When he has taken the mound, DeVall leaves no doubt as to why the Braves made him their top pick (40th overall) and handed him a $1 million bonus in 2008. Unfortunately, a lingering forearm ailment and an elbow strain have limited him to 63 pro innings. He opened 2009 in extended spring training before reporting to Rome in early May. He gave up a total of 10 earned runs in his first eight starts, then 11 in his next two before he was shut down until instructional league. DeVall felt strong and pain-free in the fall, but there's still concern that surgery may be in his future. He does have a clean delivery and good mechanics, which makes his arm problems puzzling. When healthy, DeVall has an 88-91 mph fastball that features good movement when he keeps it down in the zone. He's also developing a solid curveball and showing good feel for his changeup. His advanced knowledge of pitching helps him set up hitters, but the key is going to be whether he'll be available to pitch every fifth day. If he's 100 percent physically, he should open next season in high Class A.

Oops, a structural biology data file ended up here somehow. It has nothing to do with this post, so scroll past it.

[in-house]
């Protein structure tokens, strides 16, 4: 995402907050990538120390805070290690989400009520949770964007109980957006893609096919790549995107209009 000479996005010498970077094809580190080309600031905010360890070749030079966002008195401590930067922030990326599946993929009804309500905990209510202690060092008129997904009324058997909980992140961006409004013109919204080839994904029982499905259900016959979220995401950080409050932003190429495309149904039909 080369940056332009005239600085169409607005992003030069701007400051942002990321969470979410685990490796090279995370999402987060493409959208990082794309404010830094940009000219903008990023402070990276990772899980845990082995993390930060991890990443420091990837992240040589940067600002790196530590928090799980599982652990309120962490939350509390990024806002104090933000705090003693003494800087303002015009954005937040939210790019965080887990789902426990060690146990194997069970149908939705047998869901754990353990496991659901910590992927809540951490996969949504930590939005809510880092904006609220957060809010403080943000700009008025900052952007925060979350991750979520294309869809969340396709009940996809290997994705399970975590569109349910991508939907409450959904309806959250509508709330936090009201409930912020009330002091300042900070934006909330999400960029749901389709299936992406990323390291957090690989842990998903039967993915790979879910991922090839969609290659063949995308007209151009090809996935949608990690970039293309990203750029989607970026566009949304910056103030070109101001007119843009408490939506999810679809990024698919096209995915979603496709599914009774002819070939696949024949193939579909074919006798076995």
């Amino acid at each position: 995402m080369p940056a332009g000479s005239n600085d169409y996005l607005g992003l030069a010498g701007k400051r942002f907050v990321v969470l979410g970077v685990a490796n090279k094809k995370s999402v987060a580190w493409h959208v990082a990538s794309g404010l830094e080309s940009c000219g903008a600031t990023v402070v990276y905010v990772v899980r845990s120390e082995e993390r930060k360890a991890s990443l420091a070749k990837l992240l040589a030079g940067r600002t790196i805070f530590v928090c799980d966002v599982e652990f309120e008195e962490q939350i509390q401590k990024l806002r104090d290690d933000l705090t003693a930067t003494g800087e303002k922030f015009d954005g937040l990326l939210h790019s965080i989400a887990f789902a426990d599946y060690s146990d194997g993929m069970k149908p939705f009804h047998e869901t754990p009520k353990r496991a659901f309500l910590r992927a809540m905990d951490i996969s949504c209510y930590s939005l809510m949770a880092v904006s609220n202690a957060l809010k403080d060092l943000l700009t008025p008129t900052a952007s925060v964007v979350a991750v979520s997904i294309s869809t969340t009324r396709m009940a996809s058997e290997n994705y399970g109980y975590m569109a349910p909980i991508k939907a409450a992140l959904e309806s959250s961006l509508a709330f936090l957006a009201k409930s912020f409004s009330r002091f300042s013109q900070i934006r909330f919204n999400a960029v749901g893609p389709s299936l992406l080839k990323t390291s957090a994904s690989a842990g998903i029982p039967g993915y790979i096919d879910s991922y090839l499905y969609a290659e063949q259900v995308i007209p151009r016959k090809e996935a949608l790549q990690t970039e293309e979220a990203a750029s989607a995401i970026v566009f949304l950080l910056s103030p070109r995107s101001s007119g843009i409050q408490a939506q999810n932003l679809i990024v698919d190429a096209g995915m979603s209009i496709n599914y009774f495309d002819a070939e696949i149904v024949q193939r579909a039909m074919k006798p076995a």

Abreu has shown an intriguing arm since signing with the Royals out of the Dominican Republic in 2003, but a variety of hurdles, including an elbow injury that cost him all of the 2007 season, has prevented him from reaching his potential. He had the best stretch of his career at high Class A Wilmington in the first half of 2009, going 12-for-12 in save opportunities, but struggled in Double-A during the second half. Kansas City reached a deal to re-sign him as a minor league free agent after the season, but a contract snafu allowed him to hit the open market, and the Braves landed him by offering him a major league contract. Small and wiry, Abreu has a whippy arm action that produced a hard sinker that sits at 94-95 mph. Some teams have clocked his fastball as hard as 100 mph. His 78-80 mph curveball has an early break, shows good rotation and could develop into a plus pitch. He also has some feel for a changeup, but it's not as effective as his other two pitches. In addition to injuries, Abreu has battled a lack of command. If he can harness his live arm, he has a chance to be a solid setup man in the major leagues. After a stop in big league camp, he figures to open 2010 in Double-A.